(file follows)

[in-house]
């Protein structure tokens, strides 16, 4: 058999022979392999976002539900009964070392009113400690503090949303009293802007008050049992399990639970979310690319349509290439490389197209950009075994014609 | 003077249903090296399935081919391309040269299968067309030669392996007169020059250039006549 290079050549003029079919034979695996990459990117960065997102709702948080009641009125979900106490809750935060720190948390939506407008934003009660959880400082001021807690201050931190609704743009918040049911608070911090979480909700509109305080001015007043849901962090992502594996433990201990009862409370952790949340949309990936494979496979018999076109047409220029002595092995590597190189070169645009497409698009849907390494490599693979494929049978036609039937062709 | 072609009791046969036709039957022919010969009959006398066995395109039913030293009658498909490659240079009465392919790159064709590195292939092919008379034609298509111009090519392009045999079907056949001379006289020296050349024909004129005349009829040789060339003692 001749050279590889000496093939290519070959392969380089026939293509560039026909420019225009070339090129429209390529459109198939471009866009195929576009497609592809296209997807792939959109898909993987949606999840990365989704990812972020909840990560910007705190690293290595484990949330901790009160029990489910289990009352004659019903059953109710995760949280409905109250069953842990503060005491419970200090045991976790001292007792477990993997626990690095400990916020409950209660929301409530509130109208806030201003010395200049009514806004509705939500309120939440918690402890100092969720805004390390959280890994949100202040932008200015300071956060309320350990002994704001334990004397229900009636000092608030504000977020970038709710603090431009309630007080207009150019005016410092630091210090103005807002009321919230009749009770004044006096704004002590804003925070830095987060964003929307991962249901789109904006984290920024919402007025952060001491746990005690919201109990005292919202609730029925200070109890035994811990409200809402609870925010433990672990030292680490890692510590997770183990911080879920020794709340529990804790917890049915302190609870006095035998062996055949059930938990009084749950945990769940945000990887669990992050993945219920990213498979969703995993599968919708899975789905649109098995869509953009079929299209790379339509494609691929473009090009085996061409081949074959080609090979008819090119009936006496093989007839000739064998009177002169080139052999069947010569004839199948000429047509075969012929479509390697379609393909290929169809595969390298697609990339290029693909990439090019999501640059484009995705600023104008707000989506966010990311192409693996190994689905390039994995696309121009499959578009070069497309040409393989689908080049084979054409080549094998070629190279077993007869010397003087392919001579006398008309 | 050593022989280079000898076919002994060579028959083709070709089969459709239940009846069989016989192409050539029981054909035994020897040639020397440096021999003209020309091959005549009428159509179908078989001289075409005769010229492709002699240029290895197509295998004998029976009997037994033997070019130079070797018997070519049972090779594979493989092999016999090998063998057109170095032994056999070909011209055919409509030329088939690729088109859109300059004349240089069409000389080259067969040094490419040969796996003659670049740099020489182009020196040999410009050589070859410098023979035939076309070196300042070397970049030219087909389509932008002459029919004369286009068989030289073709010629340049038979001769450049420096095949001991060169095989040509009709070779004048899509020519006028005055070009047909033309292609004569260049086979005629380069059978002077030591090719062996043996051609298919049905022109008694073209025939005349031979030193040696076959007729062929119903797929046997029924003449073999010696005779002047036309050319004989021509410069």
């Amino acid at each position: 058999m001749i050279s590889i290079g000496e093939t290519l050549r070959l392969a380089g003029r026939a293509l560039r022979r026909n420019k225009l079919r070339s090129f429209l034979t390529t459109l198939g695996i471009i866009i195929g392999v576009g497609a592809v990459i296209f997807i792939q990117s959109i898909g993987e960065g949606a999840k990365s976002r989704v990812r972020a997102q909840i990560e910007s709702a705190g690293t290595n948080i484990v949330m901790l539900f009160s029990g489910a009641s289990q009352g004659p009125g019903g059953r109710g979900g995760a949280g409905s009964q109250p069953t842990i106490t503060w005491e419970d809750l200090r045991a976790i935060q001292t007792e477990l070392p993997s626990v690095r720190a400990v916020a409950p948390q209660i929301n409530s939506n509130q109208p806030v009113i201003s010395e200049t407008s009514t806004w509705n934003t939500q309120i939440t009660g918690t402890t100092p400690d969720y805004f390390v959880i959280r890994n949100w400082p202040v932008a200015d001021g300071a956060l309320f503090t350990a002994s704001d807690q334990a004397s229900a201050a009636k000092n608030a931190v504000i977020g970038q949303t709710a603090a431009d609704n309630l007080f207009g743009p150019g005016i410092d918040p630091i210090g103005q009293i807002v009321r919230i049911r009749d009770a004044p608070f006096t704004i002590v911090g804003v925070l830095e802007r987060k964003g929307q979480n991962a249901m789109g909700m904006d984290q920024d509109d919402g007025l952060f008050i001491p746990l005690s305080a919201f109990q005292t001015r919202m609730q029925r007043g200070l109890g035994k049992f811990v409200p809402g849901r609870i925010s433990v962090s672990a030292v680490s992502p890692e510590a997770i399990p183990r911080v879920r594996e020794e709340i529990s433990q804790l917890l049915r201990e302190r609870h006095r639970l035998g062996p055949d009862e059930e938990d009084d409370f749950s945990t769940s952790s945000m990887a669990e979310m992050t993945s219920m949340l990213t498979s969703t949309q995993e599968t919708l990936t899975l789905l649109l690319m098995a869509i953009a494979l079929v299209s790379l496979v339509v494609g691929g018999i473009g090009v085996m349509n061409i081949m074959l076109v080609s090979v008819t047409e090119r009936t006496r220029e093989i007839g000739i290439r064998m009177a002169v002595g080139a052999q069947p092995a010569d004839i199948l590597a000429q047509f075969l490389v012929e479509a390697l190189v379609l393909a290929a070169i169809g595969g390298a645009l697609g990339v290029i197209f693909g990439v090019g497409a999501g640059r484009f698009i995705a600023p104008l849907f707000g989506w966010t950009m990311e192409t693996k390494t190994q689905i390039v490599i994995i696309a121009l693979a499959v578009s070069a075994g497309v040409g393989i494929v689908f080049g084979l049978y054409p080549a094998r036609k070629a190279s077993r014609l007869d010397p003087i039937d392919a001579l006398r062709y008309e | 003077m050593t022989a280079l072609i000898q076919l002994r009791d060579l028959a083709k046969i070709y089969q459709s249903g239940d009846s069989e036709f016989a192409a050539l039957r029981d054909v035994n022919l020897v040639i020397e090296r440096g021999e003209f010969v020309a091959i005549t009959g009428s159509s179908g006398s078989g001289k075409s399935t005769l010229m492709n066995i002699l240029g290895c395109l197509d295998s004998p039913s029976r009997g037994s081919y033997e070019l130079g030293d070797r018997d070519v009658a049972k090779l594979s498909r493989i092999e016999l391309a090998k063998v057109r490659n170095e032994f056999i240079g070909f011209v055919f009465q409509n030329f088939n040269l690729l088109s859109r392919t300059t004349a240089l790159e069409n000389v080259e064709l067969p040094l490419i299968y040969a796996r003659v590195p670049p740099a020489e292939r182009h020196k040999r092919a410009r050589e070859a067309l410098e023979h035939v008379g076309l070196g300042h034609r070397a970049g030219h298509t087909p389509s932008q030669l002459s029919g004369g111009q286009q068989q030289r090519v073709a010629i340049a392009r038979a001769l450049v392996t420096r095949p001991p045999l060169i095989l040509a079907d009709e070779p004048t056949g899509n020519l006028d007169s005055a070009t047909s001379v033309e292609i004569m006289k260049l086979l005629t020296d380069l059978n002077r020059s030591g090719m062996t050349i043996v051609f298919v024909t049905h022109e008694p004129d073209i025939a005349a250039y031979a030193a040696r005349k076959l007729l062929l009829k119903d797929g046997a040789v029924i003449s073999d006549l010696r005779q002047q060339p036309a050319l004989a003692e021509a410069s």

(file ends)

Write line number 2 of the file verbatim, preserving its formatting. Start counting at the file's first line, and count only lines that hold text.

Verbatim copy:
């Protein structure tokens, strides 16, 4: 058999022979392999976002539900009964070392009113400690503090949303009293802007008050049992399990639970979310690319349509290439490389197209950009075994014609 | 003077249903090296399935081919391309040269299968067309030669392996007169020059250039006549 290079050549003029079919034979695996990459990117960065997102709702948080009641009125979900106490809750935060720190948390939506407008934003009660959880400082001021807690201050931190609704743009918040049911608070911090979480909700509109305080001015007043849901962090992502594996433990201990009862409370952790949340949309990936494979496979018999076109047409220029002595092995590597190189070169645009497409698009849907390494490599693979494929049978036609039937062709 | 072609009791046969036709039957022919010969009959006398066995395109039913030293009658498909490659240079009465392919790159064709590195292939092919008379034609298509111009090519392009045999079907056949001379006289020296050349024909004129005349009829040789060339003692 001749050279590889000496093939290519070959392969380089026939293509560039026909420019225009070339090129429209390529459109198939471009866009195929576009497609592809296209997807792939959109898909993987949606999840990365989704990812972020909840990560910007705190690293290595484990949330901790009160029990489910289990009352004659019903059953109710995760949280409905109250069953842990503060005491419970200090045991976790001292007792477990993997626990690095400990916020409950209660929301409530509130109208806030201003010395200049009514806004509705939500309120939440918690402890100092969720805004390390959280890994949100202040932008200015300071956060309320350990002994704001334990004397229900009636000092608030504000977020970038709710603090431009309630007080207009150019005016410092630091210090103005807002009321919230009749009770004044006096704004002590804003925070830095987060964003929307991962249901789109904006984290920024919402007025952060001491746990005690919201109990005292919202609730029925200070109890035994811990409200809402609870925010433990672990030292680490890692510590997770183990911080879920020794709340529990804790917890049915302190609870006095035998062996055949059930938990009084749950945990769940945000990887669990992050993945219920990213498979969703995993599968919708899975789905649109098995869509953009079929299209790379339509494609691929473009090009085996061409081949074959080609090979008819090119009936006496093989007839000739064998009177002169080139052999069947010569004839199948000429047509075969012929479509390697379609393909290929169809595969390298697609990339290029693909990439090019999501640059484009995705600023104008707000989506966010990311192409693996190994689905390039994995696309121009499959578009070069497309040409393989689908080049084979054409080549094998070629190279077993007869010397003087392919001579006398008309 | 050593022989280079000898076919002994060579028959083709070709089969459709239940009846069989016989192409050539029981054909035994020897040639020397440096021999003209020309091959005549009428159509179908078989001289075409005769010229492709002699240029290895197509295998004998029976009997037994033997070019130079070797018997070519049972090779594979493989092999016999090998063998057109170095032994056999070909011209055919409509030329088939690729088109859109300059004349240089069409000389080259067969040094490419040969796996003659670049740099020489182009020196040999410009050589070859410098023979035939076309070196300042070397970049030219087909389509932008002459029919004369286009068989030289073709010629340049038979001769450049420096095949001991060169095989040509009709070779004048899509020519006028005055070009047909033309292609004569260049086979005629380069059978002077030591090719062996043996051609298919049905022109008694073209025939005349031979030193040696076959007729062929119903797929046997029924003449073999010696005779002047036309050319004989021509410069």